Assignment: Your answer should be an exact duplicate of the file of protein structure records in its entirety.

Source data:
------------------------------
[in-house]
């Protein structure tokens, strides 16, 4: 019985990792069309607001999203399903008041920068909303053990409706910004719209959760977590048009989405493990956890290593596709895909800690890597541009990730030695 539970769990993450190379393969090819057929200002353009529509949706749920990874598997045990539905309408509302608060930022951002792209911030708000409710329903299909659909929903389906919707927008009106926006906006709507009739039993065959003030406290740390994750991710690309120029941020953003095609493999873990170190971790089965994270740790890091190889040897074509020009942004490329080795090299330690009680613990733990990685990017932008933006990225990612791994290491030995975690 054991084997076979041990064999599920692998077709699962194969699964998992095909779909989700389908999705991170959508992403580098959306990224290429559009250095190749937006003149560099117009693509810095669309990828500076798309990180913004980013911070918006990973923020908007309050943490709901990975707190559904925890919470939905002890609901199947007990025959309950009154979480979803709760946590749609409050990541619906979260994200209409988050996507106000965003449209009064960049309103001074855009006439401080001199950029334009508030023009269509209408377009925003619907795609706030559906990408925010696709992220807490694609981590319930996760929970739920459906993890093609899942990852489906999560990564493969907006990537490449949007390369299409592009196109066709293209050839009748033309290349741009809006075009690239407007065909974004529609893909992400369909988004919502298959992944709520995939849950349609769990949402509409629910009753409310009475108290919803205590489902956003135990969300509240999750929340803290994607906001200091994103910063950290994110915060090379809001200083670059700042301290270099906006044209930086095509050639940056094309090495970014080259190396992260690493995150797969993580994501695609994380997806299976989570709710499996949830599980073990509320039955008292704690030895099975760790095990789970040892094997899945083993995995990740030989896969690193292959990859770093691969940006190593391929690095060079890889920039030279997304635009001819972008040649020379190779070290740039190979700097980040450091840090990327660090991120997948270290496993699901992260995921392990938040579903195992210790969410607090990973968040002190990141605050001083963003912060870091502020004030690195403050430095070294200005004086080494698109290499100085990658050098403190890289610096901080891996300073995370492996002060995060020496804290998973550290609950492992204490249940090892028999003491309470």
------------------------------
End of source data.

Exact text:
[in-house]
């Protein structure tokens, strides 16, 4: 019985990792069309607001999203399903008041920068909303053990409706910004719209959760977590048009989405493990956890290593596709895909800690890597541009990730030695 539970769990993450190379393969090819057929200002353009529509949706749920990874598997045990539905309408509302608060930022951002792209911030708000409710329903299909659909929903389906919707927008009106926006906006709507009739039993065959003030406290740390994750991710690309120029941020953003095609493999873990170190971790089965994270740790890091190889040897074509020009942004490329080795090299330690009680613990733990990685990017932008933006990225990612791994290491030995975690 054991084997076979041990064999599920692998077709699962194969699964998992095909779909989700389908999705991170959508992403580098959306990224290429559009250095190749937006003149560099117009693509810095669309990828500076798309990180913004980013911070918006990973923020908007309050943490709901990975707190559904925890919470939905002890609901199947007990025959309950009154979480979803709760946590749609409050990541619906979260994200209409988050996507106000965003449209009064960049309103001074855009006439401080001199950029334009508030023009269509209408377009925003619907795609706030559906990408925010696709992220807490694609981590319930996760929970739920459906993890093609899942990852489906999560990564493969907006990537490449949007390369299409592009196109066709293209050839009748033309290349741009809006075009690239407007065909974004529609893909992400369909988004919502298959992944709520995939849950349609769990949402509409629910009753409310009475108290919803205590489902956003135990969300509240999750929340803290994607906001200091994103910063950290994110915060090379809001200083670059700042301290270099906006044209930086095509050639940056094309090495970014080259190396992260690493995150797969993580994501695609994380997806299976989570709710499996949830599980073990509320039955008292704690030895099975760790095990789970040892094997899945083993995995990740030989896969690193292959990859770093691969940006190593391929690095060079890889920039030279997304635009001819972008040649020379190779070290740039190979700097980040450091840090990327660090991120997948270290496993699901992260995921392990938040579903195992210790969410607090990973968040002190990141605050001083963003912060870091502020004030690195403050430095070294200005004086080494698109290499100085990658050098403190890289610096901080891996300073995370492996002060995060020496804290998973550290609950492992204490249940090892028999003491309470």